Design of the BV 40 was attributed to famous aeronautics engineer Dr. Richard Vogt. First flight was completed on May 6th, 1944 and nineteen prototypes were ordered through a contract that also requested 200 production-quality machines. Simple to produce and operate, the BV 40 held some merit for a nation restricted in its war material usage. However, the program never really gained much traction as the focus clearly remained on interceptors powered by turbojets. With interest in the BV 40 waning amidst the mounting losses for Germany, the project was ended with just seven prototypes having been completed during the fall of 1944.

Our Data Modules allow for quick visual reference when comparing a single entry against contemporary designs. Areas covered include general ratings, speed assessments, and relative ranges based on distances between major cities.

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Relative Maximum Speed Rating
Hi: 750mph
Lo: 375mph
    This entry's maximum listed speed (559mph).

    Graph average of 562.5 miles-per-hour.
City-to-City Ranges
Graph showcases the Blohm and Voss Bv 40's operational range (on internal fuel) when compared to distances between major cities.
Aviation Era
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Useful in showcasing the era cross-over of particular aircraft/aerospace designs.
Unit Production Comparison
Comm. Market HI*: 44,000 units
Military Market HI**: 36,183 units

  * Commercial Market High belongs to Cessna 172.

  ** Military Market High belongs to Ilyushin Il-2.

Altitude Visualization
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Origin: Nazi Germany
Year: 1944
Type: Fighter-Glider / Interceptor Aircraft
Manufacturer(s): Blohm and Voss - Nazi Germany
Production: 7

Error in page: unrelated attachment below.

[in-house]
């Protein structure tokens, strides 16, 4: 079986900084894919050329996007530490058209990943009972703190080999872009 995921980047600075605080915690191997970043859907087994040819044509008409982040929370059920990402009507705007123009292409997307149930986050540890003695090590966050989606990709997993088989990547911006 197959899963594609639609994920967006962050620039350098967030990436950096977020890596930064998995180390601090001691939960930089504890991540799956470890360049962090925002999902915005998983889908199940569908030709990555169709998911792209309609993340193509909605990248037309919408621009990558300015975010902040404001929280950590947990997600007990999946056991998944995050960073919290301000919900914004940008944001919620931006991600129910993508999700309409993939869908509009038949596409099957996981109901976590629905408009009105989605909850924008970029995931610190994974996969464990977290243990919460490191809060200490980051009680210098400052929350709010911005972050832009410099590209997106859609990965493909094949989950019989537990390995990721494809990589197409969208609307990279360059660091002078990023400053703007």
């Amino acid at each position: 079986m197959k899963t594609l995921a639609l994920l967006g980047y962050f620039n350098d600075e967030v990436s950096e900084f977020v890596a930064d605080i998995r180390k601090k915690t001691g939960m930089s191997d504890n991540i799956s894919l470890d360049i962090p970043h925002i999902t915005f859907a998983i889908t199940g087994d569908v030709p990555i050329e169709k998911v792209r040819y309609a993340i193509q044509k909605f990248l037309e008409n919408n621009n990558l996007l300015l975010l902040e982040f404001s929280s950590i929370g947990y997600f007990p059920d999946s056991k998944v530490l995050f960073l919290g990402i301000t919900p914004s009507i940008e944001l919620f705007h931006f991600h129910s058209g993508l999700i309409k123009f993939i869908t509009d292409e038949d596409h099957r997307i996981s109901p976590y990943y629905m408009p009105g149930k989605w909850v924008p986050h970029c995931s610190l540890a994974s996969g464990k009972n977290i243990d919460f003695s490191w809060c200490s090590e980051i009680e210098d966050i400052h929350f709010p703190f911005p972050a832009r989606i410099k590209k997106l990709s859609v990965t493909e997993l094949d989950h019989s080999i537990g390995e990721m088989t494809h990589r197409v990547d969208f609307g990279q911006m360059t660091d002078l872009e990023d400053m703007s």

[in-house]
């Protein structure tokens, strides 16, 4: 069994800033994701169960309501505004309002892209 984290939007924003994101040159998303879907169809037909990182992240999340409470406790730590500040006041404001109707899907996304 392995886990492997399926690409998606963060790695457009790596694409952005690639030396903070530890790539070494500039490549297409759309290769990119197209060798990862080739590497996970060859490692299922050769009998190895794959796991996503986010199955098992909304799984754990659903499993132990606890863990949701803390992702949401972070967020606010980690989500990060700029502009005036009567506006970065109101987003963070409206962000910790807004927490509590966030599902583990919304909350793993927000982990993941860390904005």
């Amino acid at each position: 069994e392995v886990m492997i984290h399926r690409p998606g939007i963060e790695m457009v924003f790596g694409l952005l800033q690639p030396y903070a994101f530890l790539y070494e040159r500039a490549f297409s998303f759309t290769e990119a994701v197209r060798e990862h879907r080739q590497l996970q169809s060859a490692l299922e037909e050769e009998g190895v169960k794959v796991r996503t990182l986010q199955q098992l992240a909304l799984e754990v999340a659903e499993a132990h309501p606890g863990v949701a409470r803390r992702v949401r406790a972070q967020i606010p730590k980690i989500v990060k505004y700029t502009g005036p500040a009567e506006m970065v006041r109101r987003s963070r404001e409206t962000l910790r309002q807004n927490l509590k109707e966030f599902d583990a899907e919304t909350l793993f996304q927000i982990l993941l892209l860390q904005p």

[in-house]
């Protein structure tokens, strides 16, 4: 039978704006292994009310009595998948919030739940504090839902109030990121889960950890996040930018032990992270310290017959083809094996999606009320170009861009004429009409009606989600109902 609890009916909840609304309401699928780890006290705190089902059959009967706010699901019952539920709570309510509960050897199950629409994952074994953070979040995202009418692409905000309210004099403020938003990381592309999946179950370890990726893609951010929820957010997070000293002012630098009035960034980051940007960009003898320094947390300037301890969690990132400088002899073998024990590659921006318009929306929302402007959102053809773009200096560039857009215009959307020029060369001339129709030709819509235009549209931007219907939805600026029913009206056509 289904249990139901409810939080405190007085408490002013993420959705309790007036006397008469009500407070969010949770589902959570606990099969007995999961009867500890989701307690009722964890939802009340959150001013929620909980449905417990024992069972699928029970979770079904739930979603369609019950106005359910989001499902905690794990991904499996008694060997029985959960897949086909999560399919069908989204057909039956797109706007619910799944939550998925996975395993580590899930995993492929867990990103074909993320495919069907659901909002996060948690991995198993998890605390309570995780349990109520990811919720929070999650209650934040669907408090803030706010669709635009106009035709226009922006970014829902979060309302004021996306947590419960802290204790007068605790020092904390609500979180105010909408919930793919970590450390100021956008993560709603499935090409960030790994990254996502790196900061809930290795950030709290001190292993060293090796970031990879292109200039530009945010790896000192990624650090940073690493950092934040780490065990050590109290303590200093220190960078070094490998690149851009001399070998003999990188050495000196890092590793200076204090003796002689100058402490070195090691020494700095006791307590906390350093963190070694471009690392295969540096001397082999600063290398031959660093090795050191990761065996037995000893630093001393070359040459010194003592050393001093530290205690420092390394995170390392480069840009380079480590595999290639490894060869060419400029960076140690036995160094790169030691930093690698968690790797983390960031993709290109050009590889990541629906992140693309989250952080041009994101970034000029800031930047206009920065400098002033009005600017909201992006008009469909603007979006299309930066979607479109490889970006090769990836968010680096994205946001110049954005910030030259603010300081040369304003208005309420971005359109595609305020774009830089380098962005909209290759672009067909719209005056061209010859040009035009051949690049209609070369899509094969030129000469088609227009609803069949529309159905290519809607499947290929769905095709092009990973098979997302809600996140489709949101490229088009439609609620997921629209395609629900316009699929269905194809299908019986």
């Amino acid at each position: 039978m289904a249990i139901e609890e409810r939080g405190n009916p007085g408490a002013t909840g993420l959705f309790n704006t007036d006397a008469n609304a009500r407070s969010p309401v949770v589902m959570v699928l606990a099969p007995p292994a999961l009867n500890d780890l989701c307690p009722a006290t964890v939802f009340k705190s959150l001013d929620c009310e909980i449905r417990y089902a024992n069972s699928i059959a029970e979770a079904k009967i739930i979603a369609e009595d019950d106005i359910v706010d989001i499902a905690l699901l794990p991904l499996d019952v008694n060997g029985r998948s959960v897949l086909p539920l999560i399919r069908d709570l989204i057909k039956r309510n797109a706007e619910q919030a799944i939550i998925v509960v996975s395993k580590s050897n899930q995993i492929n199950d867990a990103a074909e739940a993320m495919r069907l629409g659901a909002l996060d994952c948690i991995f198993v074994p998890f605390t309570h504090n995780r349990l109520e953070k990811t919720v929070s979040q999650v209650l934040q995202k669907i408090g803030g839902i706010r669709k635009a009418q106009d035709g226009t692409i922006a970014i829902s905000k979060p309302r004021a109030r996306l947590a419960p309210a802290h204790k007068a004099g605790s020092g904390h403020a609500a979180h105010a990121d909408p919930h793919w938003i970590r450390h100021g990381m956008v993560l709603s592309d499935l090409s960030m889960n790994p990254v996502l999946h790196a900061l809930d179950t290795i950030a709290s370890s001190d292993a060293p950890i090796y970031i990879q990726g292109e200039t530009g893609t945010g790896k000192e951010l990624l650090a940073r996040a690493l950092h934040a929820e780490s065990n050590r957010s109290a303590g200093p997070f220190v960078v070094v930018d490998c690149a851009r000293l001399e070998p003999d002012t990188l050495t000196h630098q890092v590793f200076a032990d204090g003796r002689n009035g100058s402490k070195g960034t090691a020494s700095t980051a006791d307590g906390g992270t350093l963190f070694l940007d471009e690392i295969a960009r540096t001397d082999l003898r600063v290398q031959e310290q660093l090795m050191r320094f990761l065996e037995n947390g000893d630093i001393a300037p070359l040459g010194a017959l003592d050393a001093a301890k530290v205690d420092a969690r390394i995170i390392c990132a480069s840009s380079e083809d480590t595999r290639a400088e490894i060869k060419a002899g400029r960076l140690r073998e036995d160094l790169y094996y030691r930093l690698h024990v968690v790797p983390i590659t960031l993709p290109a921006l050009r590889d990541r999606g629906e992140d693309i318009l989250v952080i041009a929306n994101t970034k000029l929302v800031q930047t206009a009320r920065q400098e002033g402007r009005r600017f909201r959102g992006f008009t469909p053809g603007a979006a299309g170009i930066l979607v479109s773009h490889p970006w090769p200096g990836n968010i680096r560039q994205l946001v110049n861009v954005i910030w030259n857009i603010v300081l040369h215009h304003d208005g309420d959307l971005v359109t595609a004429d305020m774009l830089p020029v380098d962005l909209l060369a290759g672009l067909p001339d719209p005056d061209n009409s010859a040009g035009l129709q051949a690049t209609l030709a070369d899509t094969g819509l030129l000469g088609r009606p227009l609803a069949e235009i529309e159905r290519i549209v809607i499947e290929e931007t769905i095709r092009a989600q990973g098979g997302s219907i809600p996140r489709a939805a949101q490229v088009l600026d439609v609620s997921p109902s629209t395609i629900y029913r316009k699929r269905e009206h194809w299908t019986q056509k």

Global Operators:
Nazi Germany
Historical Commitments / Honors:

Military lapel ribbon for Operation Allied Force
Military lapel ribbon for the Arab-Israeli War
Military lapel ribbon for the Battle of Britain
Military lapel ribbon for the Battle of Midway
Military lapel ribbon for the Berlin Airlift
Military lapel ribbon for the Chaco War
Military lapel ribbon for the Cold War
Military lapel ribbon for the Cuban Missile Crisis
Military lapel ribbon for the Falklands War
Military lapel ribbon for the French-Indochina War
Military lapel ribbon for the Golden Age of Flight
Military lapel ribbon for the 1991 Gulf War
Military lapel ribbon for the Indo-Pak Wars
Military lapel ribbon for the Iran-Iraq War
Military lapel ribbon for the Korean War
Military lapel ribbon for the 1982 Lebanon War
Military lapel ribbon for the Malayan Emergency
Military lapel ribbon for the attack on Pearl Harbor
Military lapel ribbon for the Six Day War
Military lapel ribbon for the Soviet-Afghan War
Military lapel ribbon for the Spanish Civil War
Military lapel ribbon for the Suez Crisis
Military lapel ribbon for the Vietnam War
Military lapel ribbon for Warsaw Pact of the Cold War-era
Military lapel ribbon for the WASP (WW2)
Military lapel ribbon for the World War 1
Military lapel ribbon for the World War 2
Military lapel ribbon for the Yom Kippur
* Ribbons not necessarily indicative of actual historical campaign ribbons. Ribbons are clickable to their respective campaigns/operations.
Measurements and Weights icon
Structural - Crew, Dimensions, and Weights:
Unless otherwise noted the presented statistics below pertain to the Blohm and Voss Bv 40 model. Common measurements, and their respective conversions, are shown when possible.




18.70 ft

5.7 m


25.92 ft

7.9 m


5.35 ft

1.63 m


1,819 lb

825 kg


2,094 lb

950 kg

Engine icon
Installed Power - Standard Day Performance:
None. This aircraft was to be towed to attack altitude.


559 mph

900 kph

486 kts


124 mi

200 km

Nautical Miles
108 nm


39,370 ft

12,000 m

7.46 mi

Supported Weapon Systems:

Graphical image of an aircrat automatic cannon
Armament - Hardpoints (0):

2 x 30mm MK 108 autocannons (one per wing root)
Variants: Series Model Variants
• Bv 40 - Base Series Designation; seven prototypes completed.